Controversy Surrounds Aboriginal Medicine Ruling

This article was last updated on April 16, 2022

Although the Aboriginal community has praised the decision of Brantford Justice Gethin Edward, as they say it changed the life of an 11-year-old Six Nations girl with leukemia, it has sparked a controversy between Aboriginal rights and the rights of children in Canada as non-Aboriginal legal experts have expressed sheer criticism of the decision.

Justice Edward mentioned in his Nov. 14, 2014, decision that “D.H.’s decision to pursue traditional medicine for her daughter J.J. is her aboriginal right.” Consequently, Edward refrained from forcing Brant Children’s Aid Society to detain the girl and undergo the chemotherapy. According to the doctors at the McMaster Children’s Hospital, the treatment would have given her a 90 to 95 per cent chance of survival. However, Justice Edward pointed out that Section 35 of the Constitution protects the Aboriginal practice of using traditional medicine and the right of the mother to have her child treated with traditional medicine over chemotherapy.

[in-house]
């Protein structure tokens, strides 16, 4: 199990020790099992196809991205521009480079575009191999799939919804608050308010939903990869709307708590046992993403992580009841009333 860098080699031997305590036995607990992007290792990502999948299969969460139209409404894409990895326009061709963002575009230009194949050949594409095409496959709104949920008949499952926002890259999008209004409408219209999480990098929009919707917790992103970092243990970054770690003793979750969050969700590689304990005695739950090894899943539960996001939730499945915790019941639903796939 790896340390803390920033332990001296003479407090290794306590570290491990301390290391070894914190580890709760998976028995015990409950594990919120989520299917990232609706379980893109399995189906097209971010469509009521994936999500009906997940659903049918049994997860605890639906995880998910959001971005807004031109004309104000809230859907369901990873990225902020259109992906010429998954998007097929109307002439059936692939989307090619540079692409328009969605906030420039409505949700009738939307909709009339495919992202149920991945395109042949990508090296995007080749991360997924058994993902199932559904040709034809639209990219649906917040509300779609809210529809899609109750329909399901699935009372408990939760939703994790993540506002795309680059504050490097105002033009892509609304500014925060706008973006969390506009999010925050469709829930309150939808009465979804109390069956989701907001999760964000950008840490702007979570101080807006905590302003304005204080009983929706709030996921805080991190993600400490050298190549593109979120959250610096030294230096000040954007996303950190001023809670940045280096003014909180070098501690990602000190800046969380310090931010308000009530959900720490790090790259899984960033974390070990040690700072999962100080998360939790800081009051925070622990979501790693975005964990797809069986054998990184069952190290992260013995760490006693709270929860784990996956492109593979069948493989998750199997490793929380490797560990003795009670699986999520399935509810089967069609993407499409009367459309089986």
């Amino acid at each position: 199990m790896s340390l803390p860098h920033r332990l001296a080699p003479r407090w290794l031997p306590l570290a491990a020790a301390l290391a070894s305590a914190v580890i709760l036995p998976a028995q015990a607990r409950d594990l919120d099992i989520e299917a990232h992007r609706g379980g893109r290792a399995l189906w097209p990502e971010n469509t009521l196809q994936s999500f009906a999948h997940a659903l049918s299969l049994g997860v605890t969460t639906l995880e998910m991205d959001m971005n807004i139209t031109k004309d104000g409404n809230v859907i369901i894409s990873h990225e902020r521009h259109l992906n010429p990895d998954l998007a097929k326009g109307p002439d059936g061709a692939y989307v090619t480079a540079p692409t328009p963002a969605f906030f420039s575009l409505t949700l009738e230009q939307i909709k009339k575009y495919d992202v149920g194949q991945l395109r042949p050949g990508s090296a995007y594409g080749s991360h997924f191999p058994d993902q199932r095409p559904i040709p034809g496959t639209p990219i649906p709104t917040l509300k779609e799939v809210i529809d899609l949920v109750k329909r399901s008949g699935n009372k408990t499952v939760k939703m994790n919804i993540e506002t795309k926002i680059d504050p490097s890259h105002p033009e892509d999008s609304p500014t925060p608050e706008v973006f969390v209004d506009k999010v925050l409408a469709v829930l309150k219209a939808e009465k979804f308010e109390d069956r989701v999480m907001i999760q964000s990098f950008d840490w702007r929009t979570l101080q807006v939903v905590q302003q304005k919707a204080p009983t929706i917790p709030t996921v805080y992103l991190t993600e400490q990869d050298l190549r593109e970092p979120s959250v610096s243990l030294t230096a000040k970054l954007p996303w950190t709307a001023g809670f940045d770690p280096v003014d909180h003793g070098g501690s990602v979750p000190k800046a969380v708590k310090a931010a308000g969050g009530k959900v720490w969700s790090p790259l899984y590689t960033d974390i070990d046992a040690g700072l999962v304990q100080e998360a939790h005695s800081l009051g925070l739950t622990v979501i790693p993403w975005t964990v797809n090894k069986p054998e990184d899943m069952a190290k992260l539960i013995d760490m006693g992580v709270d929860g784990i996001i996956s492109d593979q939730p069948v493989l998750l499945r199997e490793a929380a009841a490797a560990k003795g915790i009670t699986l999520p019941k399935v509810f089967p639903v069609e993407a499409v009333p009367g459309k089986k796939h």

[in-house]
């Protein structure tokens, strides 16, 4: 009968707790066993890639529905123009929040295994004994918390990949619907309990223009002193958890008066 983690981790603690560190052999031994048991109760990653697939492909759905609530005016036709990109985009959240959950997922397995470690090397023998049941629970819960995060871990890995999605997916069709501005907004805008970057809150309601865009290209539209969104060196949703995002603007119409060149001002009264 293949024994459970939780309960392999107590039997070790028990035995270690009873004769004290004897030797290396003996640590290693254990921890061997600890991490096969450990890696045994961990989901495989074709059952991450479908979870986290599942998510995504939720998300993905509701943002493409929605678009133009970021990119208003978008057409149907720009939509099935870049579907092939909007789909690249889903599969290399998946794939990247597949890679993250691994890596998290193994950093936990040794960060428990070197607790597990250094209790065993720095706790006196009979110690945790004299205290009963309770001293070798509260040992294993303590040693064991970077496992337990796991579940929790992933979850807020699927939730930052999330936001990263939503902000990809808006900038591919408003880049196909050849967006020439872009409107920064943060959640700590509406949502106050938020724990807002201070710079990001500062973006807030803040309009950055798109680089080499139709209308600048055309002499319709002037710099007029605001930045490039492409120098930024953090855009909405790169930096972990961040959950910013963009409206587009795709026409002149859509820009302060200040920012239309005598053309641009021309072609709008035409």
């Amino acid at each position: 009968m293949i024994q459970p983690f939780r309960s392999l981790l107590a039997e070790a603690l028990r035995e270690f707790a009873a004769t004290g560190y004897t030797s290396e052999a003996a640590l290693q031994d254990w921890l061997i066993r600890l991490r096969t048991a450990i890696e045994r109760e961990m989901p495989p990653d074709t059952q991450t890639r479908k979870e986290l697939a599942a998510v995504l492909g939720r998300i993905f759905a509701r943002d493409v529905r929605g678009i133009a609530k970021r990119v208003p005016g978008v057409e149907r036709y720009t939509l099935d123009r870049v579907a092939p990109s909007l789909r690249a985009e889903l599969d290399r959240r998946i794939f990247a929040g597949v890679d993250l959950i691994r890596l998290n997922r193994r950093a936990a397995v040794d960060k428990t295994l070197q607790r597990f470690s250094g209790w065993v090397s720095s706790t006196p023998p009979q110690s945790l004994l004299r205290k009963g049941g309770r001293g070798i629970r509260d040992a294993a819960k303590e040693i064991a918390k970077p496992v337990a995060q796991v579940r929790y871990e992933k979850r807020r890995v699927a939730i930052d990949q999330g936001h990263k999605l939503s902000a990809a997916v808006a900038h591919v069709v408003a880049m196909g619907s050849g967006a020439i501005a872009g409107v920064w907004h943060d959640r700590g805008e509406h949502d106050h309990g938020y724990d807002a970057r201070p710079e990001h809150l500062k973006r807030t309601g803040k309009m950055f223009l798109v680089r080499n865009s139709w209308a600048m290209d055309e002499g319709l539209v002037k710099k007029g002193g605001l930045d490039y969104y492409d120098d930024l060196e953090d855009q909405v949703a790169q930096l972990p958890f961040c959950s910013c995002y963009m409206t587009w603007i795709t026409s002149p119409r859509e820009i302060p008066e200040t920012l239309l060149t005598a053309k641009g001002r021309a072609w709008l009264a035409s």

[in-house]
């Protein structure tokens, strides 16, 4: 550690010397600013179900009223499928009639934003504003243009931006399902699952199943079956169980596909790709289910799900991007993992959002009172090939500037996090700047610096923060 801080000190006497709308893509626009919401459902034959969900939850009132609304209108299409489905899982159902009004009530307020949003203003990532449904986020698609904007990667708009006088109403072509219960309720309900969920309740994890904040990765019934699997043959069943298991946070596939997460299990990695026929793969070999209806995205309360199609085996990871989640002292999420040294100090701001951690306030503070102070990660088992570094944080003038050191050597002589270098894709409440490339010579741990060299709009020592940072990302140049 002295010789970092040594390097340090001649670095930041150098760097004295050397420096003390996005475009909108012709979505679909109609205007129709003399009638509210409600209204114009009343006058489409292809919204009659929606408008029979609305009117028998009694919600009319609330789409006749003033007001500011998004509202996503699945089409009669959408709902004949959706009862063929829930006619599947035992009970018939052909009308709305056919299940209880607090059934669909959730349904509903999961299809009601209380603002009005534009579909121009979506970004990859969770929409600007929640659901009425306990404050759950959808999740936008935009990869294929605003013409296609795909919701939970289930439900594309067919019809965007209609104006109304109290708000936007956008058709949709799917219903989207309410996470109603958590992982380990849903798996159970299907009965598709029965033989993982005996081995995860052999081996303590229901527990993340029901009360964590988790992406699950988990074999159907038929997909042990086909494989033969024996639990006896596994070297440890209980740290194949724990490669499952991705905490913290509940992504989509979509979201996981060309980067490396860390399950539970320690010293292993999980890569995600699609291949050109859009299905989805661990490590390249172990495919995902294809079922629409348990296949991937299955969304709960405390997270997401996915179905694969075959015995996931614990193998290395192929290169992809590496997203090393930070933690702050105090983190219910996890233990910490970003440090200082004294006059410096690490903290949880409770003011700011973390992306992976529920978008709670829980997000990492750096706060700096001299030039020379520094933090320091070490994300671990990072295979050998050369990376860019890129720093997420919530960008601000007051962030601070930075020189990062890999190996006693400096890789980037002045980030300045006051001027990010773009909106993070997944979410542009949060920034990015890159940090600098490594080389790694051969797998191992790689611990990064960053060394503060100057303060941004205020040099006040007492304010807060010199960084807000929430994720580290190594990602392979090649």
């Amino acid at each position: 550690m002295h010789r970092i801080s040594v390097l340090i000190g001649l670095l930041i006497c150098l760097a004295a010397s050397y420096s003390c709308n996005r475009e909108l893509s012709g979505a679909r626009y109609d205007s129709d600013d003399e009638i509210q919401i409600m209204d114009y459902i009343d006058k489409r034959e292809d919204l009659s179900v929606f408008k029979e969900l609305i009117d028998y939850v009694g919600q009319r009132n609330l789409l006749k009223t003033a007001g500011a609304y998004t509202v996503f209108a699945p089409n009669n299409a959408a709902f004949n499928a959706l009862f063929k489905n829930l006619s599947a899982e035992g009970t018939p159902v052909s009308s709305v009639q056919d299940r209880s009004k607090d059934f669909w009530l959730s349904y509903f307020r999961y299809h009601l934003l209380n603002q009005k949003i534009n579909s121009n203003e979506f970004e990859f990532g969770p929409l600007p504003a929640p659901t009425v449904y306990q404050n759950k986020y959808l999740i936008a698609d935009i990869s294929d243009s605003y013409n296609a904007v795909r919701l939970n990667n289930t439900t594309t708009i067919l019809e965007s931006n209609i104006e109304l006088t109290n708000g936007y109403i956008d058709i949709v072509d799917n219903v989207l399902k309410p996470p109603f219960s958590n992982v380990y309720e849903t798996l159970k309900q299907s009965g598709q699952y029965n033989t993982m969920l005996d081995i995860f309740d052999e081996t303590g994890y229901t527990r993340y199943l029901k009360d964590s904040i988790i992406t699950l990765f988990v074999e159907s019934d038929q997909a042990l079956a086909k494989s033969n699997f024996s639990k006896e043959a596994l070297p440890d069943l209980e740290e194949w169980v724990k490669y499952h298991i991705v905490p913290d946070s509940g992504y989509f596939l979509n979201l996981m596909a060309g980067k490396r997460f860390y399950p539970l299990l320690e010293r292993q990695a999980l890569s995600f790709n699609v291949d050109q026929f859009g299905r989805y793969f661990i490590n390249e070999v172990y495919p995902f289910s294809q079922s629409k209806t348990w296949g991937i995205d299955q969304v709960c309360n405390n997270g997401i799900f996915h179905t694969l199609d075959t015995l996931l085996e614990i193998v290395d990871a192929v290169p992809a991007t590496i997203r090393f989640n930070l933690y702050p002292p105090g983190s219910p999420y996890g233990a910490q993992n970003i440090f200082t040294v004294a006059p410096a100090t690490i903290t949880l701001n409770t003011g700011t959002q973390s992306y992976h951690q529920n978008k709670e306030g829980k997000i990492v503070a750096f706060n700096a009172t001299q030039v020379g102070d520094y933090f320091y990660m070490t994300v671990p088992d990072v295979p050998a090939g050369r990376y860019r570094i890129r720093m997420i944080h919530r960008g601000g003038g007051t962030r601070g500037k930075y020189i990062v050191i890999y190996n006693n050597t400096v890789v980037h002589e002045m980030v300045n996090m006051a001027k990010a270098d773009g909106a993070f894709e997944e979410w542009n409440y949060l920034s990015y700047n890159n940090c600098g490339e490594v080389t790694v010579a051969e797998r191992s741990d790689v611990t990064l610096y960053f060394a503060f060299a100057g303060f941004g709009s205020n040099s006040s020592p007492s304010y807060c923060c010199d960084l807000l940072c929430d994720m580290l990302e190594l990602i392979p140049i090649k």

The hospital has announced that it does not plan to appeal the decision. The founding director of the Centre of Medicine, Ethics and Law at McGill University, Margaret Somerville, mentioned in her remarks that it is a “world of competing sorrows, because no matter what you do somebody is going to be hurt or harmed or upset.” Quite noticeably, this case has been treated differently as compared to other instances where courts intervened to force medical treatment on youth not considered capable of making their own decisions, i.e. mostly because of religious objections.        

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